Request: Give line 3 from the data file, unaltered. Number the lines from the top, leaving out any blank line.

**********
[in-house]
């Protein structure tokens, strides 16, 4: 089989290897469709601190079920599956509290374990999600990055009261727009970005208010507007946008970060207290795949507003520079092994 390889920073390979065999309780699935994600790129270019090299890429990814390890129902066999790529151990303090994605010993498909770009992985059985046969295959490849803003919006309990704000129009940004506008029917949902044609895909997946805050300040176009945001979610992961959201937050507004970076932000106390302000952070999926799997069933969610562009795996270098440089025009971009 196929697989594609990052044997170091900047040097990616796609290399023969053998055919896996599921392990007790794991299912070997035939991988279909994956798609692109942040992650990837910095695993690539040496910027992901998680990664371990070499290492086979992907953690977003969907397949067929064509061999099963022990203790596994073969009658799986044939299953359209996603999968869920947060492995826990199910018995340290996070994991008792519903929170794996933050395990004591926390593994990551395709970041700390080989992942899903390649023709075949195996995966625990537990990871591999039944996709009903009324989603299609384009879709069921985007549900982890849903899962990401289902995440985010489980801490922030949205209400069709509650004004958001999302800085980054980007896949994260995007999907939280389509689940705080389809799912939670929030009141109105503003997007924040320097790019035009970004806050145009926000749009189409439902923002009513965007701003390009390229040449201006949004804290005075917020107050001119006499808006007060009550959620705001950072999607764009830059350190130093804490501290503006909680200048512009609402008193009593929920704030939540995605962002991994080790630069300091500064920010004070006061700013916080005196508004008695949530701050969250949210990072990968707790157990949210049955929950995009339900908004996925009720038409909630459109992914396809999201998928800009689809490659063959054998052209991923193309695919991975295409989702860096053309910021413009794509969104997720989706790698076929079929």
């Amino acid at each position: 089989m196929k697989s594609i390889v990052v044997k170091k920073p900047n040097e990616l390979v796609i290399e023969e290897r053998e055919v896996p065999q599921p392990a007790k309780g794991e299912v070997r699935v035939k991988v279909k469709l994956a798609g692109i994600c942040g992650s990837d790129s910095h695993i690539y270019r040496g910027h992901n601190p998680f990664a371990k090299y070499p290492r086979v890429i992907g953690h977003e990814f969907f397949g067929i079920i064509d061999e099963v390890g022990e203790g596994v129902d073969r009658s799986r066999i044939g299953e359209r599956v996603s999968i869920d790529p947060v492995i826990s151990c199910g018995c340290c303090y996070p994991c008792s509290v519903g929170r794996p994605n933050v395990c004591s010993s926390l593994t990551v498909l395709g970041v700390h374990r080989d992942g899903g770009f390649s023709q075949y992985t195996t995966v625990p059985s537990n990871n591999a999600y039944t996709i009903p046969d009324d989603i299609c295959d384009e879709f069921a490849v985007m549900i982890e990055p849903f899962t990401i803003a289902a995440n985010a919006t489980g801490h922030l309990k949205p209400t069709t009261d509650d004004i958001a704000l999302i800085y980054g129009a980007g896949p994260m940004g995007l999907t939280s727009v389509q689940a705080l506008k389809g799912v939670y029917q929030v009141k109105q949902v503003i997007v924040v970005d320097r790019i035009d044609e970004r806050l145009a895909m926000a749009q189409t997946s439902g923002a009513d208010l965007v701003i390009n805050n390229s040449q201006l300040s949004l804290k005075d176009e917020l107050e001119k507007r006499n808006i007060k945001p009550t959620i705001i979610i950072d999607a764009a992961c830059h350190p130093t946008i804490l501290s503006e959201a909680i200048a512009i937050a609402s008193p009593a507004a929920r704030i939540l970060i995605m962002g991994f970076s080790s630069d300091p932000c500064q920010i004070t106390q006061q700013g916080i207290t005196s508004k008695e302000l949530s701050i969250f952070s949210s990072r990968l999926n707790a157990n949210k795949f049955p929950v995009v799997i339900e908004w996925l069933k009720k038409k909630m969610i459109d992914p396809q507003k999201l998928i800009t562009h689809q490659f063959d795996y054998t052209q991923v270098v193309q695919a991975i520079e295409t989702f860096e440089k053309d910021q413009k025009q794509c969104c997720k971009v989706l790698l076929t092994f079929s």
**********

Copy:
């Amino acid at each position: 089989m196929k697989s594609i390889v990052v044997k170091k920073p900047n040097e990616l390979v796609i290399e023969e290897r053998e055919v896996p065999q599921p392990a007790k309780g794991e299912v070997r699935v035939k991988v279909k469709l994956a798609g692109i994600c942040g992650s990837d790129s910095h695993i690539y270019r040496g910027h992901n601190p998680f990664a371990k090299y070499p290492r086979v890429i992907g953690h977003e990814f969907f397949g067929i079920i064509d061999e099963v390890g022990e203790g596994v129902d073969r009658s799986r066999i044939g299953e359209r599956v996603s999968i869920d790529p947060v492995i826990s151990c199910g018995c340290c303090y996070p994991c008792s509290v519903g929170r794996p994605n933050v395990c004591s010993s926390l593994t990551v498909l395709g970041v700390h374990r080989d992942g899903g770009f390649s023709q075949y992985t195996t995966v625990p059985s537990n990871n591999a999600y039944t996709i009903p046969d009324d989603i299609c295959d384009e879709f069921a490849v985007m549900i982890e990055p849903f899962t990401i803003a289902a995440n985010a919006t489980g801490h922030l309990k949205p209400t069709t009261d509650d004004i958001a704000l999302i800085y980054g129009a980007g896949p994260m940004g995007l999907t939280s727009v389509q689940a705080l506008k389809g799912v939670y029917q929030v009141k109105q949902v503003i997007v924040v970005d320097r790019i035009d044609e970004r806050l145009a895909m926000a749009q189409t997946s439902g923002a009513d208010l965007v701003i390009n805050n390229s040449q201006l300040s949004l804290k005075d176009e917020l107050e001119k507007r006499n808006i007060k945001p009550t959620i705001i979610i950072d999607a764009a992961c830059h350190p130093t946008i804490l501290s503006e959201a909680i200048a512009i937050a609402s008193p009593a507004a929920r704030i939540l970060i995605m962002g991994f970076s080790s630069d300091p932000c500064q920010i004070t106390q006061q700013g916080i207290t005196s508004k008695e302000l949530s701050i969250f952070s949210s990072r990968l999926n707790a157990n949210k795949f049955p929950v995009v799997i339900e908004w996925l069933k009720k038409k909630m969610i459109d992914p396809q507003k999201l998928i800009t562009h689809q490659f063959d795996y054998t052209q991923v270098v193309q695919a991975i520079e295409t989702f860096e440089k053309d910021q413009k025009q794509c969104c997720k971009v989706l790698l076929t092994f079929s």